Just read this article today about Dave's Killer Bread. I laughed when I read it because a few months ago in Weight Watchers, I was trying to explain to the ladies what Dave's Killer Bread was and how he got started. I sure could have used this article to get more of the facts to tell them. I actually love the bread myself, the kids think there is too many nuts and seeds in there.
I read the article HERE:
Here is his story...
In and out of jail and prison for 15 of his 49 years, Dave Dahl, a former armed robber and recovering drug addict, is a self-professed " slow learner." The creator of Dave's Killer Bread, he is also living proff that even a slow learner who seems destined for a life of crime can turn his life around.
After a solid start growing up in a family of bakers, Dahl slid into a life of alcohol, drugs, stealing, and dealing. As it turned out, he wasn't a very gifted criminal, beginning a series of in -and-out incarcerations.
It was during the last sentence that he began to see the light. " I was fortunate to suffer in prison, because I got clean, and for the first time in my life I was confident without drugs, " says Dahl, who discovered at that time that he suffered from clinical depression. He also discovered that he was smarter than he realized and a lot more interested in what life had to offer than in his next fix. He began working out and studying health and nutrition with a renewed fervor.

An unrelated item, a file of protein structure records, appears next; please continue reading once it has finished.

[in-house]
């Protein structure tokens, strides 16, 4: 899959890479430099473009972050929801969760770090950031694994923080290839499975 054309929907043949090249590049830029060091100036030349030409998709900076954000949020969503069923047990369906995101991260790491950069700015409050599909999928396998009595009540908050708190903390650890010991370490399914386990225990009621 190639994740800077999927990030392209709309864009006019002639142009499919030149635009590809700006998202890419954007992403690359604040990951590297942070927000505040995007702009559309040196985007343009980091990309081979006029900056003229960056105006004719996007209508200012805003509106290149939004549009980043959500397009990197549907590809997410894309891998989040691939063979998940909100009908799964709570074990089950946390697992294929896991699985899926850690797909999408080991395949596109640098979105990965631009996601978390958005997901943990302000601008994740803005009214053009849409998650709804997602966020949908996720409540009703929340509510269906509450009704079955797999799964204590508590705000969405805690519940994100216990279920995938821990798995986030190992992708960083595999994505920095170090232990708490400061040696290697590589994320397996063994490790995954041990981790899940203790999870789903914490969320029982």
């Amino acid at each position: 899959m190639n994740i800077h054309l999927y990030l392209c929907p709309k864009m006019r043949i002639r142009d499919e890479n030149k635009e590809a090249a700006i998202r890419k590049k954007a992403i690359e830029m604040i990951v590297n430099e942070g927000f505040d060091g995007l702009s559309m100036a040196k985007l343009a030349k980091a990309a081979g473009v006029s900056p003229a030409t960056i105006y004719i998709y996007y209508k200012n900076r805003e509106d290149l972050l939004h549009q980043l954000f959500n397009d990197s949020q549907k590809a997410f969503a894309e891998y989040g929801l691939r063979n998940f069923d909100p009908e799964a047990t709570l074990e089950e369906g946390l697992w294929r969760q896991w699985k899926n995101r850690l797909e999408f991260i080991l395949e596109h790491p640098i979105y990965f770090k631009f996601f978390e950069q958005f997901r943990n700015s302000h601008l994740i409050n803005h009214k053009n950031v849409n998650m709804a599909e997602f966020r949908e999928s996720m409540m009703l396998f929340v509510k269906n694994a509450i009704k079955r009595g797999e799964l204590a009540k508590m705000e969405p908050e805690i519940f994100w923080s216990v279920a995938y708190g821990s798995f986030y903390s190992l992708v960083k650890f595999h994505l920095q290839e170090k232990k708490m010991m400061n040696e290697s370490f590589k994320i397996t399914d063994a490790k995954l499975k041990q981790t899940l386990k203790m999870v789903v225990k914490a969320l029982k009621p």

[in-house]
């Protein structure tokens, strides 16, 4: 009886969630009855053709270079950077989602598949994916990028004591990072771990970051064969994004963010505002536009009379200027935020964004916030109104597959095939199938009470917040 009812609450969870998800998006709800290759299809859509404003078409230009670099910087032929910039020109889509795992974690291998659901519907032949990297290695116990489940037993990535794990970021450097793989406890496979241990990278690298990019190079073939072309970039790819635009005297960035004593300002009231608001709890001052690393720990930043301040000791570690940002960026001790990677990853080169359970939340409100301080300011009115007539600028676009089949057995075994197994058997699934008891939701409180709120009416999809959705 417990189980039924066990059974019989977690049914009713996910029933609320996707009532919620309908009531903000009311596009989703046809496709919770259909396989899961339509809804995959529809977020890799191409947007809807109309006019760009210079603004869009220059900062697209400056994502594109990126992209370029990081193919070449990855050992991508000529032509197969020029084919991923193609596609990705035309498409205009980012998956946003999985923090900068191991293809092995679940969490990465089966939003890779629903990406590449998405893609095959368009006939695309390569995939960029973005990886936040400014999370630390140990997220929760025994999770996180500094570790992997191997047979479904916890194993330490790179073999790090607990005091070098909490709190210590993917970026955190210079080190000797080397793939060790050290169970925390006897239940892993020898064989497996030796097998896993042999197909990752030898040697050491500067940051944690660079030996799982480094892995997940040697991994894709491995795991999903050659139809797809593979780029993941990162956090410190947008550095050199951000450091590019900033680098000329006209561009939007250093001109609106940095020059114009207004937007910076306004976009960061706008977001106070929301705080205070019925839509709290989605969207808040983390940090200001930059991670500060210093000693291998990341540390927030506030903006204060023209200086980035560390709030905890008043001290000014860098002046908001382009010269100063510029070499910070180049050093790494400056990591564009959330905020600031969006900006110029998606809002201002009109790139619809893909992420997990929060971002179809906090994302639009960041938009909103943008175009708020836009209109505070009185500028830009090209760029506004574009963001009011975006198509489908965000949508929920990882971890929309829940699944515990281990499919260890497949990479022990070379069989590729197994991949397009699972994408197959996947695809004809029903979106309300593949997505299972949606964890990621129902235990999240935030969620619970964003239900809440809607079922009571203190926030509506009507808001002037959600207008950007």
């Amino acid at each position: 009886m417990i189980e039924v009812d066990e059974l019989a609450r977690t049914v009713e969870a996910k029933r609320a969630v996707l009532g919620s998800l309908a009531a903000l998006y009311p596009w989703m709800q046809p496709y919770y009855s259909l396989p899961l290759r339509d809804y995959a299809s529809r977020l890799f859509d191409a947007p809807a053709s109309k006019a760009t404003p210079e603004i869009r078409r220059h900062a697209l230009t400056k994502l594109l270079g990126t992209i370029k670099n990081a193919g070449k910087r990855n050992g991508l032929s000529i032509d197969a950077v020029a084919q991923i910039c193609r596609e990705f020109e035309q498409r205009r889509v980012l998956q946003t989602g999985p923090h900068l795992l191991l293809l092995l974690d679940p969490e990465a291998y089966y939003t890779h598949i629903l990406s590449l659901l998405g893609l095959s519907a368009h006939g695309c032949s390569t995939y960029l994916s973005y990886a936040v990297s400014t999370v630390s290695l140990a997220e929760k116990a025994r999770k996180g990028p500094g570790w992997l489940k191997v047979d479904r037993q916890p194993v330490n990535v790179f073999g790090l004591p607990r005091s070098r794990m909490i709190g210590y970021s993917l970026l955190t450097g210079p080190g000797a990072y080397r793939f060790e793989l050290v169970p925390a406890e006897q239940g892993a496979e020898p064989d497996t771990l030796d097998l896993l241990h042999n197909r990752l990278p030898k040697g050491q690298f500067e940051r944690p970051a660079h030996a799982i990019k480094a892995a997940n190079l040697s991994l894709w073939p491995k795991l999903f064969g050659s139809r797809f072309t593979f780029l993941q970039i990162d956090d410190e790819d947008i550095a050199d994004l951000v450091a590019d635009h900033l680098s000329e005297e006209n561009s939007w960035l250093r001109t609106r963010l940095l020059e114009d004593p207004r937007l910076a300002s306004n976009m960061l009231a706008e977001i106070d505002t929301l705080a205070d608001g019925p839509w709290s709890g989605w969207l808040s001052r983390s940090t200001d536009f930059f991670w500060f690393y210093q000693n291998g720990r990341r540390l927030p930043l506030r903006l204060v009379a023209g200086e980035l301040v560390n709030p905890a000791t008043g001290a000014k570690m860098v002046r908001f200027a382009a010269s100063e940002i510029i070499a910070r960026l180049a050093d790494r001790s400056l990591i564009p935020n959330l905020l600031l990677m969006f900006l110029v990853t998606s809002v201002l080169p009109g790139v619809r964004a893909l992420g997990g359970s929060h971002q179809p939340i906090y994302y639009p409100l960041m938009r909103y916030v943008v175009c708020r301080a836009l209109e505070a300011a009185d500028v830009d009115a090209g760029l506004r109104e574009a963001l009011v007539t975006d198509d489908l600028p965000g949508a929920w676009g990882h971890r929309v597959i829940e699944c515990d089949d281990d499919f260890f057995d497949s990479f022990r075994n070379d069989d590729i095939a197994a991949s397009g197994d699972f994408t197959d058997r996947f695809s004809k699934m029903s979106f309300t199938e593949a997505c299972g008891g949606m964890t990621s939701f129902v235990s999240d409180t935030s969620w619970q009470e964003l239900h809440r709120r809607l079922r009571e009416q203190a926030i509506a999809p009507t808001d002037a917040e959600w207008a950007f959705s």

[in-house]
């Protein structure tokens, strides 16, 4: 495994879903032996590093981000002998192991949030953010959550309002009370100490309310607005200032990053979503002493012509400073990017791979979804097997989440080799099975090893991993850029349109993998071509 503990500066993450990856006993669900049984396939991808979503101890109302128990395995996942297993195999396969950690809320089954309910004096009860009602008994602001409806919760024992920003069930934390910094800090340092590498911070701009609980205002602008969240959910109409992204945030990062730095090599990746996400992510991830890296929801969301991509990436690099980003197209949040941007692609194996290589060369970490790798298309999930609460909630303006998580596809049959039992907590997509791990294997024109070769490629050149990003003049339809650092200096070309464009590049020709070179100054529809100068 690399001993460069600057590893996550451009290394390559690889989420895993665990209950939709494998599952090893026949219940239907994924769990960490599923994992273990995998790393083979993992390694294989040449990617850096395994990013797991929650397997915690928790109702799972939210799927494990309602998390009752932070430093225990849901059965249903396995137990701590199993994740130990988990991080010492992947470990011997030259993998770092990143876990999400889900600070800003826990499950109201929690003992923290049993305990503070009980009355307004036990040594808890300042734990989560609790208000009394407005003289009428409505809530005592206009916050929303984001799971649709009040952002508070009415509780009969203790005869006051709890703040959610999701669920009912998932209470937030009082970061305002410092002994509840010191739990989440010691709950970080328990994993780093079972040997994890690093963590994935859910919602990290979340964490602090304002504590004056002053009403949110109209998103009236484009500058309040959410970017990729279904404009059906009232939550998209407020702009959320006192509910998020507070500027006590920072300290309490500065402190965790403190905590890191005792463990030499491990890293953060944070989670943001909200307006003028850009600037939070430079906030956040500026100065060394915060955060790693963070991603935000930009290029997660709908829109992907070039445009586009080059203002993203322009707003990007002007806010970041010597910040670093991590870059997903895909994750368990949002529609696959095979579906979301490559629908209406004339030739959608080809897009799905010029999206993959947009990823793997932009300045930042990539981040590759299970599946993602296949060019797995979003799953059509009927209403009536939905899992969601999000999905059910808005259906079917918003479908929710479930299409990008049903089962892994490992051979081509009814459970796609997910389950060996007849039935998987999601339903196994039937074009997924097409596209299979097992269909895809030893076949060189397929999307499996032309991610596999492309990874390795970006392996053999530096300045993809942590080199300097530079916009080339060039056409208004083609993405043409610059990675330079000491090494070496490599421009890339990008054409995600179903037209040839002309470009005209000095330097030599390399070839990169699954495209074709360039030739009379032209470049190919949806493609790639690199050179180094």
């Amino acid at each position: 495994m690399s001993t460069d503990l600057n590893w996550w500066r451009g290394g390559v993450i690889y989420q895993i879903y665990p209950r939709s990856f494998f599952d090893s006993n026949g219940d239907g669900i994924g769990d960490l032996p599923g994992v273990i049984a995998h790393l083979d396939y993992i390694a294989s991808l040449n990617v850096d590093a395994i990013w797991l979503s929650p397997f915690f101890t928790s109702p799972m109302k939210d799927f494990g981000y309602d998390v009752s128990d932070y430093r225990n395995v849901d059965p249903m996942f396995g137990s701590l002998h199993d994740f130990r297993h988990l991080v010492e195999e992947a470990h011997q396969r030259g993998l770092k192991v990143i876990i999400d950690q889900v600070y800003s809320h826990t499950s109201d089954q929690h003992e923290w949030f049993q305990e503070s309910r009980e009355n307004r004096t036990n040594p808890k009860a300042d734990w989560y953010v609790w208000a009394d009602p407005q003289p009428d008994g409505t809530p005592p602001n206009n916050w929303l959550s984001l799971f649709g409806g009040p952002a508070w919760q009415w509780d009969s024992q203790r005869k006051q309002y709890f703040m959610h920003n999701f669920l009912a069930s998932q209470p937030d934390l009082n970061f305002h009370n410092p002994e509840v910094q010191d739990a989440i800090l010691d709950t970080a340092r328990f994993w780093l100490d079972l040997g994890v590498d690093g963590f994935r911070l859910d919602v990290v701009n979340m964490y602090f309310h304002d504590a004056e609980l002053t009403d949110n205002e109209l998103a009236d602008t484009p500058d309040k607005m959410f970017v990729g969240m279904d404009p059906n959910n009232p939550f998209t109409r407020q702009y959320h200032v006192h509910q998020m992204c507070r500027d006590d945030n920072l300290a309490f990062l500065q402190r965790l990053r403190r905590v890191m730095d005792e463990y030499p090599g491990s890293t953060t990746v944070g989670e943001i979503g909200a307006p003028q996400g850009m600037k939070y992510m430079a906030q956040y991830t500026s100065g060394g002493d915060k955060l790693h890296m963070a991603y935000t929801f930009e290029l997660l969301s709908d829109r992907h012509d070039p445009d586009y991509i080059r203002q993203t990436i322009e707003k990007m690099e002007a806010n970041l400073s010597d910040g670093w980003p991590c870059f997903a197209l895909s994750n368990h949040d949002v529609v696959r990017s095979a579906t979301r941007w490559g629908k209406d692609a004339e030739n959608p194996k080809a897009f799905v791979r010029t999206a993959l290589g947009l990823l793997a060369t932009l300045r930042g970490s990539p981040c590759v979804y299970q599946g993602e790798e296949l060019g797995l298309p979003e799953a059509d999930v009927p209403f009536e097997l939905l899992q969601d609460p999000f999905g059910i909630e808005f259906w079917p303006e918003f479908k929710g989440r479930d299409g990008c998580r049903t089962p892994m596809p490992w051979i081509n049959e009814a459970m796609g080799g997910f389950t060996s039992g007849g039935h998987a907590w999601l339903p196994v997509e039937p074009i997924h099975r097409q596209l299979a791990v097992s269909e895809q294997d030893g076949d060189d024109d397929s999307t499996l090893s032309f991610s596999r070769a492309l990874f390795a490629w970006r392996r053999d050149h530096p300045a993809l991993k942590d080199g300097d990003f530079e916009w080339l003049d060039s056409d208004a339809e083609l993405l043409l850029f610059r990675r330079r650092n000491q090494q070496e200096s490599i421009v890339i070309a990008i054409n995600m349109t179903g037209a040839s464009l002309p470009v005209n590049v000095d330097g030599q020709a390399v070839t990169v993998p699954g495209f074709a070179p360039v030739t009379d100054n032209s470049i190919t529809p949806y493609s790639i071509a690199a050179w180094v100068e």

After his 2004 release, clean and sober, Dahl rejoined his family's baking business. His brother Glenn, owner of NatureBake ( www.naturebake.com ), the healthful-bread business started by their father in the 1950s, welcomed him back and encouraged his ideas. Within six months, Dave had designed six varieties of whole-grain, organic bread, four of which were introduced in August 2005 at the Portland Farmer's Market's " Summer Loaf " artisan bread festival to rave reviews.
At the helm of Dave's Killer Bread, Dahl now produces approximately 400,000 loaves of bread a week ( 16 varieties) with names such as " Good Seed" and "Rockin' Rye." It's sold at Costco. Dahl - who now spends a good deal of his time sharing his story of redemption with at-risk youths, business leaders, law enforcement and politicians---says he's in no hurry to grow. "We're going slow; we don't want to grow too fast," he says.
This time, being a slwo learner has it's benefits. ~ T. Foster Jones